Toxic Tuesdays

CHEJ highlights several toxic chemicals and the communities fighting to keep their citizens safe from harm.

Epigenetic Toxicity

The way scientists think about how chemicals cause their toxic effects is changing. Recent scientific research tells us that the traditional notion of how chemicals act is being replaced by a better understanding of the actual features of exposures that influence how chemicals express their adverse effects in people. These features include the timing and vulnerability of exposures, exposures to mixtures, effects at low doses and genetic alterations called epigenetics.

It wasn’t too long ago that scientists believed that the DNA in our cells was set for life, that our genes would be passed on from one generation to the next, and that it would take generations to change our genetic makeup. This is no longer the case.

A new research area, called epigenetics, is perhaps the fastest growing field in toxicology and it is changing the way we think about chemical exposures and the risks they pose. Epigenetics is the study of changes in DNA expression (the process of converting the instructions in DNA into a final product, such as blue eyes or brown hair) that are independent of the DNA sequence itself.

Researchers are learning is that the “packaging” of the DNA is just as important as a person’s genetic make-up in determining a person’s observable traits, such as eye color, or their susceptibility to diseases such as adult on-set diabetes or lupus.

We are learning that the environment is a critical factor in the control of these packaging processes. We may be born with our genes, but epigenetic changes can occur because of environmental influences and exposures during development and throughout life. These influences include reactions to the chemicals in the food we eat, the air we breathe, the water we drink, and they appear to contribute to the development of cancer and other diseases.

Researchers have found that the genome, which is a person’s complete set of DNA, responds to toxic chemicals in the environment that a person is exposed to. It can lead to changes in gene expression, not by mutating the genes, but by sending subtle signals that stops gene activity or turns them on at the wrong times. Researchers believe that the genome has evolved from adapting to stressful survival situations to becoming more vulnerable to adverse environmental exposures, which leads to direct changes in people’s health based on how they respond to toxic chemicals in their environment. Linda Birnbaum, the former director of the National Institute of Environmental Health Sciences and the National Toxicology Program, put it this way: exposure to gene-altering substances, particularly in the womb and shortly after birth, “can lead to increased susceptibility to disease. The susceptibility persists long after the exposure is gone, even decades later. Glands, organs, systems can be permanently altered.”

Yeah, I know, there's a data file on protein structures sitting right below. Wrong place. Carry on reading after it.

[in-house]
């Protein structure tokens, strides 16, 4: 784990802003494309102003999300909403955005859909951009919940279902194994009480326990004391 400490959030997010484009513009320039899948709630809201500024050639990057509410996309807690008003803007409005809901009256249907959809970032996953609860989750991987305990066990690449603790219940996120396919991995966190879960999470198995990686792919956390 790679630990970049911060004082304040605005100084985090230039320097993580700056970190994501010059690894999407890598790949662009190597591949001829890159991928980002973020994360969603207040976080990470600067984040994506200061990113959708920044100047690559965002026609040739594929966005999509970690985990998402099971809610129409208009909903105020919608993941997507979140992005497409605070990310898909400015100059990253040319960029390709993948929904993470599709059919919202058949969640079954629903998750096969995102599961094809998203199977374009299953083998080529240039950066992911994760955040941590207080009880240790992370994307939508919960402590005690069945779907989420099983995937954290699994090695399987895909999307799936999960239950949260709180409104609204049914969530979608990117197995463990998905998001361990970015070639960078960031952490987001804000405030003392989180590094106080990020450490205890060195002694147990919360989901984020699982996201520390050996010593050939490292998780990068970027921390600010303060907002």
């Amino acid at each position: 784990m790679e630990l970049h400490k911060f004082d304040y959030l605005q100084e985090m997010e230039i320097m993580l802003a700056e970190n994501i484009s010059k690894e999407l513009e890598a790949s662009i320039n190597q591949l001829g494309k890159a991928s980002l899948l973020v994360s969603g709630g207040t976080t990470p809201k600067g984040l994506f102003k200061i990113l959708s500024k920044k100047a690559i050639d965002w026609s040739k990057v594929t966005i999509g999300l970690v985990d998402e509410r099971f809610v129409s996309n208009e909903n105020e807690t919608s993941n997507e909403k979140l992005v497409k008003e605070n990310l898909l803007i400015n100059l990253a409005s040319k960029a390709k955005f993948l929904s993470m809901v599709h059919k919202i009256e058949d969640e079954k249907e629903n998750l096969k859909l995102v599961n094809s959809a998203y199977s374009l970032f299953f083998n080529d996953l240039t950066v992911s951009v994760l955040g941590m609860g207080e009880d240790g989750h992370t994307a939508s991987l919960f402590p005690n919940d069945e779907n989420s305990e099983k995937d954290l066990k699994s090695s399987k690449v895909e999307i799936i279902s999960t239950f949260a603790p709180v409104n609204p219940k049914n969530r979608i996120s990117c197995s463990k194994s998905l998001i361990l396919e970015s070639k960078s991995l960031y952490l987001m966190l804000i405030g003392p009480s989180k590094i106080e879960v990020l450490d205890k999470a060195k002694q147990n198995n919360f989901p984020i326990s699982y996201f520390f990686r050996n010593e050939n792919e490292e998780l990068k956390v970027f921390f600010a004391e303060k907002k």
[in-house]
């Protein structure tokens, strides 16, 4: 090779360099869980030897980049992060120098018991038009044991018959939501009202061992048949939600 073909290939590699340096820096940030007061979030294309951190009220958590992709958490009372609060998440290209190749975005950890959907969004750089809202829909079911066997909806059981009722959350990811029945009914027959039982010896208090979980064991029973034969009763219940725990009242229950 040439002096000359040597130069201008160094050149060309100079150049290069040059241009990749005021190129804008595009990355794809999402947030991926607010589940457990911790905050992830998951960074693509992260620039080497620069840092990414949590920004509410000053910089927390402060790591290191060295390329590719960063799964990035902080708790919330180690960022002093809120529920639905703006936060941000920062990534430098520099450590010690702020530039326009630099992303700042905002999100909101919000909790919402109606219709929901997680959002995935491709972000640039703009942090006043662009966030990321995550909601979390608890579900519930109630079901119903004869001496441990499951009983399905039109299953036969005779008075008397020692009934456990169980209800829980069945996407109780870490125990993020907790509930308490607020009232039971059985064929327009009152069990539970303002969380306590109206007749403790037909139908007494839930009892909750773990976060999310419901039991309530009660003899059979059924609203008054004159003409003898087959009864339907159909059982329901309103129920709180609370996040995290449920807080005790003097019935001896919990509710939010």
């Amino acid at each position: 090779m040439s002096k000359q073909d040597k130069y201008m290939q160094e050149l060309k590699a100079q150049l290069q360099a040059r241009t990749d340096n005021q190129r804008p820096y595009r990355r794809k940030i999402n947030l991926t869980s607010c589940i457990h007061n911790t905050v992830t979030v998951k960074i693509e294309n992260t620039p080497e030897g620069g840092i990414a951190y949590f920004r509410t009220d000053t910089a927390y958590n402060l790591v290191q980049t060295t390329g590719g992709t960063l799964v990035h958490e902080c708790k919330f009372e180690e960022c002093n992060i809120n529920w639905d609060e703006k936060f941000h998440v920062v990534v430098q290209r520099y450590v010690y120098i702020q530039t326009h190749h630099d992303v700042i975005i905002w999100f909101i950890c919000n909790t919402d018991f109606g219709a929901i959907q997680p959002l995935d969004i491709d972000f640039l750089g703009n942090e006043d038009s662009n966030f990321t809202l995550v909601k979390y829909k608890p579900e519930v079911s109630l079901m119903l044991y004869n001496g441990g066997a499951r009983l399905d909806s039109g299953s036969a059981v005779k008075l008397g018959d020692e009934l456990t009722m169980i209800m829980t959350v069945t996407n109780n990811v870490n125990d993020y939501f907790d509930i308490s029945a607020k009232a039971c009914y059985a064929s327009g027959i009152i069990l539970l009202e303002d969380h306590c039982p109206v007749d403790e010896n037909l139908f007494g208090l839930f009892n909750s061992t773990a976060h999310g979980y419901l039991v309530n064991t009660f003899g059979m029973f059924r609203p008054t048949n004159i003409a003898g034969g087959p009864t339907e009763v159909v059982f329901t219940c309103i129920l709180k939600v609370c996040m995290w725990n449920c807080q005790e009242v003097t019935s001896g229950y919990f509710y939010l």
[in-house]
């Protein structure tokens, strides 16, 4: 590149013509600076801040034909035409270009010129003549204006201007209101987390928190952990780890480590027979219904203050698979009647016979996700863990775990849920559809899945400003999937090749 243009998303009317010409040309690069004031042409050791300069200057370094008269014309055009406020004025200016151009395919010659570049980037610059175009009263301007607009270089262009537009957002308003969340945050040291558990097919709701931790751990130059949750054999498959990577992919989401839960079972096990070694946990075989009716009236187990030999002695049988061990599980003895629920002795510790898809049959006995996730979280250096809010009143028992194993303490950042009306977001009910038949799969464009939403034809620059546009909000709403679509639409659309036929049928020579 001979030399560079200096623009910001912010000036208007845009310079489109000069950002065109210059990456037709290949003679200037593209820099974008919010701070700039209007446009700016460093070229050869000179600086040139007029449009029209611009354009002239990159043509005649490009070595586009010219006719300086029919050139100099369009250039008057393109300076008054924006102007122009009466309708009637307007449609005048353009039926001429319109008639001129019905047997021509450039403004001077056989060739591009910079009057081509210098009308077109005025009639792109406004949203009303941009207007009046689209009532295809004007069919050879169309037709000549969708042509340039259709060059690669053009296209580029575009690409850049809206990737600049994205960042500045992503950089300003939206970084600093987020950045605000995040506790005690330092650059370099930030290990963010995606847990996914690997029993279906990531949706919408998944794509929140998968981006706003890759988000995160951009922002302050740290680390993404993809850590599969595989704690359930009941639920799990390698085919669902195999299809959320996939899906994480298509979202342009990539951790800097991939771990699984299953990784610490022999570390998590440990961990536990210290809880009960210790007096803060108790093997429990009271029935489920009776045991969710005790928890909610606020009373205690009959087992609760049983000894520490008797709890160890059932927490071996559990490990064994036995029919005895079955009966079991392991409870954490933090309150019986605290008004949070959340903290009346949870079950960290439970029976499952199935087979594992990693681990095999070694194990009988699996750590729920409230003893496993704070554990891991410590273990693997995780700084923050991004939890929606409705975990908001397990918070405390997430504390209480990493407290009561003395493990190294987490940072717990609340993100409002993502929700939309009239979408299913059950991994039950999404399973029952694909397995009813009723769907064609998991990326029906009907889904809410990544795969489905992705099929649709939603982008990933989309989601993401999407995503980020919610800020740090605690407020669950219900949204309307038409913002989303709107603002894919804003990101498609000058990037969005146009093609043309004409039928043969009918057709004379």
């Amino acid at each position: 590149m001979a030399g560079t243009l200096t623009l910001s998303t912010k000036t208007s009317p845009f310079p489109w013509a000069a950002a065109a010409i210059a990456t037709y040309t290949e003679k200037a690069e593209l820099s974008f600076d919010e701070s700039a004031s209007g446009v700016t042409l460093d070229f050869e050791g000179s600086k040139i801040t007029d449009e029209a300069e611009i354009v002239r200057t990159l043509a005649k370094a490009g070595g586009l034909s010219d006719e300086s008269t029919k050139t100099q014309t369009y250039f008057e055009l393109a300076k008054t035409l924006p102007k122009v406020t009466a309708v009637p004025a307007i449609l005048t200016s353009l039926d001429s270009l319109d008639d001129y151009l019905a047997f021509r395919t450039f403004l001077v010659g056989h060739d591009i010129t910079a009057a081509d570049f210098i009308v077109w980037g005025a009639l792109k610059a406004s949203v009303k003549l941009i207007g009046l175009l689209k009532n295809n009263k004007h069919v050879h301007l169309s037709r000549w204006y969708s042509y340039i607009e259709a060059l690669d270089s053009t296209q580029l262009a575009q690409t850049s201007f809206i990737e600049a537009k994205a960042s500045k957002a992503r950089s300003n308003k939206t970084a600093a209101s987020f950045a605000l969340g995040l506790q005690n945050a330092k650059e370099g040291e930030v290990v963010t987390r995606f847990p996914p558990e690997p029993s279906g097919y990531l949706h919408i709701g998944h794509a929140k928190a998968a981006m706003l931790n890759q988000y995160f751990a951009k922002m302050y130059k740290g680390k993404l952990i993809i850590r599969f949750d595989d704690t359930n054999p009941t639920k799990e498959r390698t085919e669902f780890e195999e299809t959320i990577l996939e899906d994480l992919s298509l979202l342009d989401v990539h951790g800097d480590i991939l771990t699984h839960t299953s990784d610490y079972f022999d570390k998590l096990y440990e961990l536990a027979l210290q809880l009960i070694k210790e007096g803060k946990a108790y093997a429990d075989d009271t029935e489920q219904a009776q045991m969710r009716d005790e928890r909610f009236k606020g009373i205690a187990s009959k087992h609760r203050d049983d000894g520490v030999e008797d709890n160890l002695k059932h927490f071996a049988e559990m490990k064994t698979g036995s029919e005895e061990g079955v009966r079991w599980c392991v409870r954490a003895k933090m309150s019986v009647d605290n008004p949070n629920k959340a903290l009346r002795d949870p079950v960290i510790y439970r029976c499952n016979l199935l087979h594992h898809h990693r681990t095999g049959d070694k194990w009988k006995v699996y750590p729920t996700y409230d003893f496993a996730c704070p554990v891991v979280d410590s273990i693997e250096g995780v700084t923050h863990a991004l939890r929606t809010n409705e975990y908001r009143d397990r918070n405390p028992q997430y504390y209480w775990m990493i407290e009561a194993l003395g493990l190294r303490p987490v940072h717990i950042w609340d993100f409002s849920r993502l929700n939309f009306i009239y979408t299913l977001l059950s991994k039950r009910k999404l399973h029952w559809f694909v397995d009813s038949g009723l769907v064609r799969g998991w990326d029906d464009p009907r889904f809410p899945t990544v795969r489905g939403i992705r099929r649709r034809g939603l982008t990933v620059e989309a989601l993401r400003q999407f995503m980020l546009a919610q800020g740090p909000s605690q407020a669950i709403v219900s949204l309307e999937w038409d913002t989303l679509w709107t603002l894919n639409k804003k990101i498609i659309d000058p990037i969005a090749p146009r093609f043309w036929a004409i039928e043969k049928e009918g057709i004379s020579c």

This growing field of epigenetic toxicity may explain the long-term effects of chemical substances and the predisposition to disease that some people have due to environmental factors including exposure to chemicals. Epigenetics may also help to explain why certain people develop diseases and others do not, or why the person who smoked for 30 years never developed lung cancer.

There is still much to learn, but an early lesson to take away from this emerging science is that we need to rethink our traditional ideas of how chemicals affect our health. This is especially true since regulators and public health scientists who make decisions about safe levels of exposure to toxic chemicals are not considering epigenetic toxicity in their evaluations and are missing a critically important piece of the toxic chemical exposure puzzle. This may help explain why government is constantly telling people that the testing that has been done shows no cause for concern, while the people who have been exposed have symptoms and illnesses with no explanation for why they are sick.  

For more information on epigenetic toxicity, see these resources:



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